It’s absolutely true: God expects us to grow in faith, service and understanding. Those who remain spiritually immature are criticized (Heb. 5:11-12). But it is not correct to say, “You must prove you are a good Christian by doing this or that.” When certain actions are required for us to be considered mature Christians, we can be sure that man’s ideas, not God’s, are at work.
The false teachers in Galatia used an interesting strategy to make their doctrine attractive. They excluded most of the believers, evidently forming an elite group of only a few. As a result, everyone wanted to get into that group. “They want to exclude you, that you may be zealous for them” (4:17). If we observe small groups of believers forming, in which only the “best and brightest” are accepted, it is almost always a signal that some kind of legal element is at work. Those who can attain a certain standard are enticed, while those who can’t or won’t are scorned. We can ask ourselves, “Am I trying to reach some artificial level of Christian achievement? Am I seeking acceptance by some influential believers?” If so, then we are in danger of succumbing to the Galatians’ problems.
Gospel Of Grace APPLIED
What, then, does the true gospel of grace look like? The answer is in the final chapters of Paul’s epistle. Two key words in chapter 5 are “stand” and “walk.” Paul first encourages the Galatians to “stand fast therefore in the liberty by which Christ has made us free” (5:1). He condemns those promoting circumcision and law-keeping with some of the strongest language found in the New Testament. These teachers were troubling the Galatians, who were becoming debtors, estranged from Christ, fallen from grace, and hindered from obedience (5:3-12). But the truth is liberating. Christians who appreciate the gospel of grace can stand in that liberty, fully accepted by God through Christ.
Liberty, however, must not become an opportunity for the flesh to be satisfied. Therefore Paul next exhorted the Galatians to walk in the Spirit and be led by Him (5:16,18,25). Remember that they had “begun in the Spirit” (3:3); now there was to be continuous progress by walking daily under His control.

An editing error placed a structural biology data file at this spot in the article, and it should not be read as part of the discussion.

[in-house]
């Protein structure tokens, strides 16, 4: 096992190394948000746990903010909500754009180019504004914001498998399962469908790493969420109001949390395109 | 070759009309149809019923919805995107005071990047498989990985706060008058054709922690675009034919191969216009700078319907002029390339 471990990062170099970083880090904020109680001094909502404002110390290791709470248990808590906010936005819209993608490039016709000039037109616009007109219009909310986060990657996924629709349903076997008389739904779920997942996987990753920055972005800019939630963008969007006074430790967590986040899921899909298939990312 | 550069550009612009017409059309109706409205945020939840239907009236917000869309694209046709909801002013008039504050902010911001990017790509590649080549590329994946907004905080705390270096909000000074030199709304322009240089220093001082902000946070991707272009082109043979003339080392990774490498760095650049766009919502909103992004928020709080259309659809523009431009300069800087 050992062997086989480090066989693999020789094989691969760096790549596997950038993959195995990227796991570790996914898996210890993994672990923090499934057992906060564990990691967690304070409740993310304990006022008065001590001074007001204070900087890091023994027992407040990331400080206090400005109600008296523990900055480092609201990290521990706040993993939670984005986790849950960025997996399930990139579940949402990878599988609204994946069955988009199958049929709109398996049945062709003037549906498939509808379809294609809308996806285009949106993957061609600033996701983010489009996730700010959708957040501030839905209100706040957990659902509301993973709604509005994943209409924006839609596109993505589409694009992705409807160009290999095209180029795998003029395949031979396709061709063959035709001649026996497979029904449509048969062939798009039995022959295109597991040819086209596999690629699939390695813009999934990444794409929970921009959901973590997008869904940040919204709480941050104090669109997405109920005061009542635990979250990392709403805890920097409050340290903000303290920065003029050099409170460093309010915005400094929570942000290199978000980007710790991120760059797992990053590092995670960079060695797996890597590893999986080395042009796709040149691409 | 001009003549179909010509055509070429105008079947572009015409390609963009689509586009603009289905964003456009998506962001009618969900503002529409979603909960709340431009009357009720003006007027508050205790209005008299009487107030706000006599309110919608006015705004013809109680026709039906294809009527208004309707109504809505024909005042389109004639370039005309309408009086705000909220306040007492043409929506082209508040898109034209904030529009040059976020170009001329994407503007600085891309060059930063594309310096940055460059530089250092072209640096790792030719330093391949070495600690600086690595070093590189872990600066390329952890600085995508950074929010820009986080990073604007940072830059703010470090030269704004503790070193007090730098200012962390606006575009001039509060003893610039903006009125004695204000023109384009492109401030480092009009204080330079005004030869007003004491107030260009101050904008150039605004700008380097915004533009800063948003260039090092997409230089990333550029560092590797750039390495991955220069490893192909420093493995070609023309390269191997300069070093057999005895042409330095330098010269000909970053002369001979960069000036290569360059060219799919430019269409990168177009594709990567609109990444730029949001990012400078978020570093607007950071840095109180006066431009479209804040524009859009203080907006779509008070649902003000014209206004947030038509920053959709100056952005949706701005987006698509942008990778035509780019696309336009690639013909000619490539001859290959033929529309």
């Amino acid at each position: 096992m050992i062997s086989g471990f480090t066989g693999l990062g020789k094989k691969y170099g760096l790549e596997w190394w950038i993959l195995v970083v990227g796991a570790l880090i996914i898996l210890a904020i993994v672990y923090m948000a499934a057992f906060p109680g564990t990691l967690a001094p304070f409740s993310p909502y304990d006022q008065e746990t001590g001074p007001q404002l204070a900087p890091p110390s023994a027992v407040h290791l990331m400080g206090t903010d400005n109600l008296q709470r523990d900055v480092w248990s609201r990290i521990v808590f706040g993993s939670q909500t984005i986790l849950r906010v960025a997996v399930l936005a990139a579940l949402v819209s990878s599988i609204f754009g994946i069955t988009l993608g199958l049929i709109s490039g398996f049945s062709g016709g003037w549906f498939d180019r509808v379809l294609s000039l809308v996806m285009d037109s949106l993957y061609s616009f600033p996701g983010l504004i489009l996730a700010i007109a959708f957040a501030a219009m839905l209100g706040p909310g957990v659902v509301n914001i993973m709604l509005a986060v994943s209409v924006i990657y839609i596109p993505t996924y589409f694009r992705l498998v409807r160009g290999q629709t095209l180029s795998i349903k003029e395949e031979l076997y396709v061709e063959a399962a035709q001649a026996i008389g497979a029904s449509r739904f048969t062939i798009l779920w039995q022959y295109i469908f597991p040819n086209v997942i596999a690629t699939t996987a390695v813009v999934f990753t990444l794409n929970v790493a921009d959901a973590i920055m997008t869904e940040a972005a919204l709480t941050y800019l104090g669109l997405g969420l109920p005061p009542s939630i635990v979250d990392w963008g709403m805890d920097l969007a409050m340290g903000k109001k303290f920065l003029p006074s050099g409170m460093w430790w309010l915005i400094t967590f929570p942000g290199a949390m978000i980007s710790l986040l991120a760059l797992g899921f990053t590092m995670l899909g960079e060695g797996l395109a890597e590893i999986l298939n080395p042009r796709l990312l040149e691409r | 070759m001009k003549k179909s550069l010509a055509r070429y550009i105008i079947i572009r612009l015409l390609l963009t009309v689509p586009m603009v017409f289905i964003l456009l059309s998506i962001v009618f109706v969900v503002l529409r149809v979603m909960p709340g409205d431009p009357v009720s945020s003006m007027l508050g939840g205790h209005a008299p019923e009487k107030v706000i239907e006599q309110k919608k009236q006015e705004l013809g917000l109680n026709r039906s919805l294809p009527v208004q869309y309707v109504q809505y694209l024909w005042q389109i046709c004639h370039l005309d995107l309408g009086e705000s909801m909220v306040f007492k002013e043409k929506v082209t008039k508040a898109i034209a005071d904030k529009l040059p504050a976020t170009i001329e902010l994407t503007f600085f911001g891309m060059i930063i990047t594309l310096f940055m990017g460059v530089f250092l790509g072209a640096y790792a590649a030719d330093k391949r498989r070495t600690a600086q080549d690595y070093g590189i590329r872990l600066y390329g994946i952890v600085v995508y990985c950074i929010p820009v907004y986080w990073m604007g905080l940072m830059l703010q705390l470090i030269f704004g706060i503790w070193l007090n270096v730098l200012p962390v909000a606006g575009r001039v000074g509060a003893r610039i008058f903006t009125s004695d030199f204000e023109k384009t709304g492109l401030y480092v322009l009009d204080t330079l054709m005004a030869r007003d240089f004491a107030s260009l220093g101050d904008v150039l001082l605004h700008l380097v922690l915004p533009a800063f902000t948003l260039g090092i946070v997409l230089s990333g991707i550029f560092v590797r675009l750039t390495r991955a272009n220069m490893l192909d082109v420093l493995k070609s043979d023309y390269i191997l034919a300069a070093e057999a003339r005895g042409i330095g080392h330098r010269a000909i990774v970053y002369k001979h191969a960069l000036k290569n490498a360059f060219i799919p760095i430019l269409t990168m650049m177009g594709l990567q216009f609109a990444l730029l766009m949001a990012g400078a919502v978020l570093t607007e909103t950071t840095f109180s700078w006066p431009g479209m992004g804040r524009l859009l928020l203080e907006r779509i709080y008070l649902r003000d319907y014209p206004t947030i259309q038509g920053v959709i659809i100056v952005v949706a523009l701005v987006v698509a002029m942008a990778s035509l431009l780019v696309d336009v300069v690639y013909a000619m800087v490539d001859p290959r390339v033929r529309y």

Many detailed examinations have been written about the Spirit-led life and Spirit-produced fruit. Perhaps it is enough to observe here that the works in which the Galatians were trusting would lead only to all sorts of lawlessness. On the other hand, believers who are empowered by the Holy Spirit will display Christian graces that can be appreciated by both God and man.
This would contrast strongly with the elitist attitude of false teachers who wanted to influence others in order to boast about all their followers (6:12-13). Living by the gospel of grace, however, the Galatians would not become conceited or jealous (5:26). They would seek to restore erring believers in gentleness and humility (6:1-2). They would not think highly of themselves but would thank the Lord for any service they could do, seeking approval from Him and not from others (6:3-4). They would realize that decisions have consequences, and not believe themselves to be above those consequences. They would be generous and helpful according to their abilities (6:7-10).
Equally for us as for the Galatians, the ultimate perspective of ourselves and others comes from the cross of our Lord Jesus Christ. There we see that our best efforts are completely judged and removed; Christ had to die in order for us to be accepted. But His death has completely established our acceptance with God, so that we do not need to pursue the world’s approval any longer. This positively influences the way we live, for that “rule,” or measuring guideline, promises peace and mercy to those who walk by it (6:16).
By Stephen Campbell
With permission to publish by: Sam Hadley, Grace & Truth, 210 Chestnut St., Danville, IL., USA. Website: www.gtpress.org